Football & State Technical Director Gabor Ganczer said in an FQ statement:

“As outlined in our recently released 2023 – 2026 Strategic Plan, Football Queensland is committed to achieving 50/50 gender parity in participants, referees, committees and club officials by 2027,” he explained. 

“Growing the number of female coaches across the state is critical to meeting this gender parity target, so we’re excited to provide more development opportunities for our female coaching candidates as we support them in their progression by offering female-only courses.

“Football Queensland has already been very active in the delivery of courses specifically for female coaches at the community level, and just recently we were proud to deliver the country’s first ever female-only Football Australia/AFC B Diploma. 

“We’re excited to further strengthen the opportunities for progression from community coaching for female coaches through the delivery of the Football Australia/AFC C Diploma course which we hope to deliver more regularly in the future.”

FQ Club Development Ambassador – Head of Coaching Davide Bertamini added via press release:

“It is fantastic to see such high demand for female-only courses in Queensland, with over 50 female coaches expressing their interest in the recent female-only Football Australia/AFC C Diploma course,” he said.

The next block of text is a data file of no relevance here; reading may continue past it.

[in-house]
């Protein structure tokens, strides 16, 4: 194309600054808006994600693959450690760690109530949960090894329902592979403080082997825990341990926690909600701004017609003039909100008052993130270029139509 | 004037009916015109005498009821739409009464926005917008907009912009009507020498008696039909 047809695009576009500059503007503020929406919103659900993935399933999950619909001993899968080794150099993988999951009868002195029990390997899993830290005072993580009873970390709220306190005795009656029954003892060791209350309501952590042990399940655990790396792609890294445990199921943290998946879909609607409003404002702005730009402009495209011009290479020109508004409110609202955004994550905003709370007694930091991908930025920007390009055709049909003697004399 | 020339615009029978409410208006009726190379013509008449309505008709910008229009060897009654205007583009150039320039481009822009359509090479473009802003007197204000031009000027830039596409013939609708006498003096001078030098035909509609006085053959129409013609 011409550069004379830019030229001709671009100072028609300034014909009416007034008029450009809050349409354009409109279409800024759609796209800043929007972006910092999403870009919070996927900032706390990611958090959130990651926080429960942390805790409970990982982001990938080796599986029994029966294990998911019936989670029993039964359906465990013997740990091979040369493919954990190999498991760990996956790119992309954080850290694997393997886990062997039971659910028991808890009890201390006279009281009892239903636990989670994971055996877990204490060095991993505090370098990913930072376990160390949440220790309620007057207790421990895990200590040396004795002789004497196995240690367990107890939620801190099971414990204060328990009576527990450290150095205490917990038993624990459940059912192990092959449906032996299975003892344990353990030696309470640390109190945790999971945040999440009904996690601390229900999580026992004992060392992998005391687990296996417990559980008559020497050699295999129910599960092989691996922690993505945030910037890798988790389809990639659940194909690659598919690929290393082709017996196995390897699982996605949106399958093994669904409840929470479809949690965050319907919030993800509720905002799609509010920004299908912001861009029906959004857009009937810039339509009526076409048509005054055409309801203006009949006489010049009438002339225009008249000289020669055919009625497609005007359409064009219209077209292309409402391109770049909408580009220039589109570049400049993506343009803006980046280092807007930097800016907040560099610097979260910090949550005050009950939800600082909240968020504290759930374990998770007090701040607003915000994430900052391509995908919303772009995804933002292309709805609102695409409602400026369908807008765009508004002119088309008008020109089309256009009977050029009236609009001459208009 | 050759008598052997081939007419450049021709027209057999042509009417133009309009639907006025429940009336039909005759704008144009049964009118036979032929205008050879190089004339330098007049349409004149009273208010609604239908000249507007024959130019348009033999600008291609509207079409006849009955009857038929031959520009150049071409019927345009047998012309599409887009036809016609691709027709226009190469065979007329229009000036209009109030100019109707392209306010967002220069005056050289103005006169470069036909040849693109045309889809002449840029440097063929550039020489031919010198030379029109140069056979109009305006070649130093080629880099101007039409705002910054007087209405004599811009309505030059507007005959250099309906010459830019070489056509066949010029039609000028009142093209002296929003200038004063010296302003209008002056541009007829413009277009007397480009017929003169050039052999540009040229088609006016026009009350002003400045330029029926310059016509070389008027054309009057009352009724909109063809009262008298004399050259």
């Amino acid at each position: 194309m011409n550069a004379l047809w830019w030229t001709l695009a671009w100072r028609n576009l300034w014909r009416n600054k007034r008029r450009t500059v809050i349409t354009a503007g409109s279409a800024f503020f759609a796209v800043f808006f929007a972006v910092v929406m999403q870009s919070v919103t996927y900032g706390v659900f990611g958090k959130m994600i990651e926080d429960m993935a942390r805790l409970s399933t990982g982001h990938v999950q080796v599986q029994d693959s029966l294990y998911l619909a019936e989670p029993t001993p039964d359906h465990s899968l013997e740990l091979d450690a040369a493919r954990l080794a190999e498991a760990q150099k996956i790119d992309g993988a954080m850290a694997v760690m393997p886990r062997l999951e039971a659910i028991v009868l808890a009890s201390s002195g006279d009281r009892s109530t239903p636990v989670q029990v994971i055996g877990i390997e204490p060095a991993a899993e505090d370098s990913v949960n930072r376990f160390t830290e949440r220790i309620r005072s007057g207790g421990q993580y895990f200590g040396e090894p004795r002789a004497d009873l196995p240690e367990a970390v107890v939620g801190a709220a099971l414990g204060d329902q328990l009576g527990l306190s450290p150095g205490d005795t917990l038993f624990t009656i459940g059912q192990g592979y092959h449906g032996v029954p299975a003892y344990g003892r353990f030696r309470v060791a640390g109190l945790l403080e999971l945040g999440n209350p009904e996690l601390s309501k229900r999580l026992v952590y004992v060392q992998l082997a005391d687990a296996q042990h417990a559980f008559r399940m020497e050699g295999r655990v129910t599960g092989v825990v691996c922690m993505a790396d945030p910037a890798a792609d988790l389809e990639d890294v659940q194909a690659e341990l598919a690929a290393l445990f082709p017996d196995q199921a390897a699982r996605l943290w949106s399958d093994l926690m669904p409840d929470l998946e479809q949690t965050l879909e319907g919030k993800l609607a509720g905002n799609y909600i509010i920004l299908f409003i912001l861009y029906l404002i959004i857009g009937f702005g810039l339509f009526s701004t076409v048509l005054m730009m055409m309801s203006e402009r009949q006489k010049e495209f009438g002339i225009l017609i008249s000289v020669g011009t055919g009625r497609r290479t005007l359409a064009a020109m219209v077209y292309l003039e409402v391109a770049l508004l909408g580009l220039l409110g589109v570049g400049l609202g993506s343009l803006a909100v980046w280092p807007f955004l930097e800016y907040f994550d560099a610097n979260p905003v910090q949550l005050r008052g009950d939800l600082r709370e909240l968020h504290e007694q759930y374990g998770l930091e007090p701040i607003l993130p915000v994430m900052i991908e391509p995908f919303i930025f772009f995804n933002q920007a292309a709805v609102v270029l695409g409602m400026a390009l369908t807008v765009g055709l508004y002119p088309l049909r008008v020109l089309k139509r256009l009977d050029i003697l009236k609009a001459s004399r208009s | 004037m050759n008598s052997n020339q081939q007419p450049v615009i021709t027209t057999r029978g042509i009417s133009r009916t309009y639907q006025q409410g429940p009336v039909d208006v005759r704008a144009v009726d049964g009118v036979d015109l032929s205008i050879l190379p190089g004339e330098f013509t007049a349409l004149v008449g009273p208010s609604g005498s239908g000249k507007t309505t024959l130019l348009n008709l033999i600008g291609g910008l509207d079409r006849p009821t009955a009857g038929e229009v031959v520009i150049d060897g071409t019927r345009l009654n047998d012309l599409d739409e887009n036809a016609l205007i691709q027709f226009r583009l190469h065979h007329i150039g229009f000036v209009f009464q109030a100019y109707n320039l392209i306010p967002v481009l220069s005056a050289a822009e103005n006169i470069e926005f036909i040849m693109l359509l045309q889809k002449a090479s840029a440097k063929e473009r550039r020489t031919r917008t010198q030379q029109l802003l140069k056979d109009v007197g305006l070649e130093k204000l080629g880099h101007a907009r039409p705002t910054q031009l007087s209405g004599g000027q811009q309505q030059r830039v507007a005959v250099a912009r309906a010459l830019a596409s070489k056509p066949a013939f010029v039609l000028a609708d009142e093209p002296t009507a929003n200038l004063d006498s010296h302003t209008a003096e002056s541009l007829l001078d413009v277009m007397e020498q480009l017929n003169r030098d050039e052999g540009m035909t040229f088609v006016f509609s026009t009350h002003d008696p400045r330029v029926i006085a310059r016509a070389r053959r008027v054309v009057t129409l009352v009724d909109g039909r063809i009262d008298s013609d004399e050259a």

“Attendees heard from highly experienced presenters during part 1 of the course including CommBank Matildas Assistant Coach Mel Andreatta, while other special guest presenters including CommBank Junior Matildas Head Coach Rae Dower will join us for part 2. 

“It was wonderful to receive some fantastic feedback from attendees who highlighted the encouraging and supportive environment that was created on the course as they were challenged to reflect, think critically and grow as coaches.  

“In addition to creating more development opportunities for female coaches, Football Queensland is also focused on providing additional learning opportunities for our female coach developers including Priscilla Tan and Lauren Mangan who were in attendance to observe and assist throughout the opening three days of the recent female-only C Diploma. 

“A number of other female coach developers will be invited to join us for part 2 of the course as we continue working to strengthen the pathway for female coaches and coach developers throughout the state.” 

For more information on coaching pathways, you can find it here.